Sixty years ago Jewish American physicist Julius Robert Oppenheimer was being rehabilitated by the United States, which was shaking off the dust of McCarthyism's shame, which had also polluted Hollywood with the blacklisting of artists and screenwriters accused of sympathizing with communism and thus hit with ostracism.
And it is now Hollywood, sixty years later, that pays tribute to the scientist who Time had featured on its cover with the caption "The father of the atomic bomb" and extolled as a national hero for helping to win the war against Japan and thus end World War II with the ominous shadow of the nuclear holocaust.
Christopher Nolan's film, starring an extraordinary Cillian Murphy, is a perfect box-office machine, built piece by piece on a solid foundation, starting with the Pulitzer Prize-winning book "American Prometheus: The Triumph and Tragedy of J. Robert Oppenheimer" by Kai Bird and Martin J. Sherwin, published in 2005, and on a top-notch cast: Emily Blunt (wife Katherine "Kitty"), Matt Damon (Leslie Groves, director of Los Alamos National Laboratory), an admirable Robert Downey Jr. (Lewis Strauss, senior - and effectively aged - member of the U.S. Atomic Energy Commission), Florence Pugh (Jean Tatlock, psychiatrist and Oppenheimer's mistress), Kenneth Branagh (Niels Bohr), Rami Malek (Oscar winner for impersonating Freddie Mercury in "Bohemian Rhapsody," now as David Hill), Casey Affleck (Boris Pash), Josh Hartnett (Ernest Lawrence), Benny Safdie (Edward Teller), Jason Clarke (Roger Robb), Tom Conti (Albert Einstein).
The screening on Italian big screens is scheduled for Aug. 23, but in Europe the production has landed on the oceanic wave of the more than $550 million so far grossed in the U.S., the unbridled enthusiasm of the star-studded critics (admirable reviews), positive feedback (since the world premiere in Paris on July 11) and some fierce criticism coming from India and the Middle East that has, however, played into the work's talk and attention.
It was all the fault, or all the credit, of the florid toplessness flaunted on a couch by Florence Pugh after a bedroom encounter that sparked censure and even accusations of blasphemy. But it was enough to save modesty - and those markets - a computer that drew a black opaque dress to make potable the sequence that, in spite of voyeurism aficionados, has nothing to arouse prudery, the Italian viewer being accustomed to more than that even within the walls of the home and at any hour on the small screen.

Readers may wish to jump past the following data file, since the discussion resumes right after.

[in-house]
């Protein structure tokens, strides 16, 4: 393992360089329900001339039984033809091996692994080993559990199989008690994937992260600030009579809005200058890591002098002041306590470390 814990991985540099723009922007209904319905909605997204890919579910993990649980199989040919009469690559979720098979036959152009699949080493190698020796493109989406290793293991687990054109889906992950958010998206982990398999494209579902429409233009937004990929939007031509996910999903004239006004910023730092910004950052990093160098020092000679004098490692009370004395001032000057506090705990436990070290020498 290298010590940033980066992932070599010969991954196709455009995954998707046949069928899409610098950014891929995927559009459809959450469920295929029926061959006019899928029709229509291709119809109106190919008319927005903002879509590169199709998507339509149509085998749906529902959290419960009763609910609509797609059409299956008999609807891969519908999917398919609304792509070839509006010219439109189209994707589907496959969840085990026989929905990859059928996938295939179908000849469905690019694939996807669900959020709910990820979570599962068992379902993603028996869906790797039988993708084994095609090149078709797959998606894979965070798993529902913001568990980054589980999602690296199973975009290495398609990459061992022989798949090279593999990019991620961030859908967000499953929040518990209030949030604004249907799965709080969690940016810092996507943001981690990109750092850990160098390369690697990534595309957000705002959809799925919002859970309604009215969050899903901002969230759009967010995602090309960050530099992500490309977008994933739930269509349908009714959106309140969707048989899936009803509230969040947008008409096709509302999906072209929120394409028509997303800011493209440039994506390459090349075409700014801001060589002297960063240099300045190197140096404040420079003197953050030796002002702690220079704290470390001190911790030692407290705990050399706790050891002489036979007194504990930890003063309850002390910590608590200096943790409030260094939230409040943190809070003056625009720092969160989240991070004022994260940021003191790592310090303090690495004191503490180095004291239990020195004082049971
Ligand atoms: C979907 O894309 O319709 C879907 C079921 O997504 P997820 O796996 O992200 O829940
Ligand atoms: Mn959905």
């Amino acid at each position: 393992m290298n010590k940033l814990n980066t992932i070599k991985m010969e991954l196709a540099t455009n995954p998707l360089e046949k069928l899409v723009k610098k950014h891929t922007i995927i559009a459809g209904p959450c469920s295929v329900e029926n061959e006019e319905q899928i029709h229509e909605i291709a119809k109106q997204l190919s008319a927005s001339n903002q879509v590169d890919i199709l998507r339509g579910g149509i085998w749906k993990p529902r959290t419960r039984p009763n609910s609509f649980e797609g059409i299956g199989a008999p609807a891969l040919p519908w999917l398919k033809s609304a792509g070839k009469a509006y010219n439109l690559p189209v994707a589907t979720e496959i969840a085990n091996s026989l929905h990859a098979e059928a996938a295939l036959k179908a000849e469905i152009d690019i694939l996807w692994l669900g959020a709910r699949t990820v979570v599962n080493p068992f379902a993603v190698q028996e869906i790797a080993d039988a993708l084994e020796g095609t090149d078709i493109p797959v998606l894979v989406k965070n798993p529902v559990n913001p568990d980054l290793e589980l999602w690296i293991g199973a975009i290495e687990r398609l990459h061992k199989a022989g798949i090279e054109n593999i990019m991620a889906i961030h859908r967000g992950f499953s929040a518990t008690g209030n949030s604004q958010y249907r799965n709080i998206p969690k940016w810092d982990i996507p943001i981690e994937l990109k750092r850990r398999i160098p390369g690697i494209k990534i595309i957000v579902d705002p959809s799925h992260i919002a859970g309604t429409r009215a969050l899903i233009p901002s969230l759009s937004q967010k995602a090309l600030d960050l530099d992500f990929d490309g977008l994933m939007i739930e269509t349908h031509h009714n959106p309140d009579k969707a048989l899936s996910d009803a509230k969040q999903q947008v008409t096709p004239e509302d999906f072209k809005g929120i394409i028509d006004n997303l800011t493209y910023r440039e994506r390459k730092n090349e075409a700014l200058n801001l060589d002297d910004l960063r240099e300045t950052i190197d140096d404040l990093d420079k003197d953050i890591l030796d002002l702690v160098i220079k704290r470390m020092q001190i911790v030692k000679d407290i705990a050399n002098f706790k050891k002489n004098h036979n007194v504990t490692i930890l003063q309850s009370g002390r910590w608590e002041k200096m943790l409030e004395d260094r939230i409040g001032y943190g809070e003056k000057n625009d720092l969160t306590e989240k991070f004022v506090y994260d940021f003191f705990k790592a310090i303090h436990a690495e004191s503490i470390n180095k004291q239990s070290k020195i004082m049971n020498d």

All the fault, or all the credit, of Florence Pugh's florid topless flaunted on a couch after a bedroom encounter, which triggered censure and even accusations of blasphemy
In the U.S., Nolan's film was rated "R" by the Motion Picture Association for scenes of nudity and vulgarity in language and banned for minors, and that ban won it another box office record. On another occasion, the script features an exhibited intimate encounter between Murphy and Pugh, with the screenwriters' invention during Oppenheimer's painful interrogation before the commission that would exonerate him for suspected communist sympathies. The Hindus then pointed the finger at the recitation of some verses attributed to the god Krishna from a holy book (Bhagavad Gita) while the two are making love. The passage, however, it should be noted, is strongly evocative: "I have become death, the destroyer of worlds."
Oppenheimer knew Sanskrit and knew the power derived from the creation and use of the atomic bomb that had incinerated and contaminated tens of thousands of Japanese. Not surprisingly, Haakon Chevalier wrote a book about him entitled "The Man Who Wanted to Make Himself God." Oppenheimer in fact delivered to the United States the ultimate weapon that President Truman would decide to drop on Hiroshima on August 6, 1945, and on Nagasaki on August 9, breaking Japan for good and forcing it to surrender.
But the physicist who had won the race over the scientists in Hitler's service and outdistanced those under Stalin's orders in building a nuclear device understood that the world could be heading for catastrophe. An image repeatedly evoked in Nolan's film.
His contiguity to communist ideas and politically oriented characters, such as his wife, mistress, some friends and colleagues, as well as his coolness about the nuclear monopoly and the U.S. superpower role, marked his downfall and ouster. The film restores the historical, psychological and visual atmospheres of the era with a perfect blockbuster blend, which ironically crosses blades with a work totally at the antipodes, such as the light, cartoonish "Barbie."
Fine-grained special effects and computer graphics, albeit with insistent inserts, fine music by Ludwig Göransson though pervasive at times.
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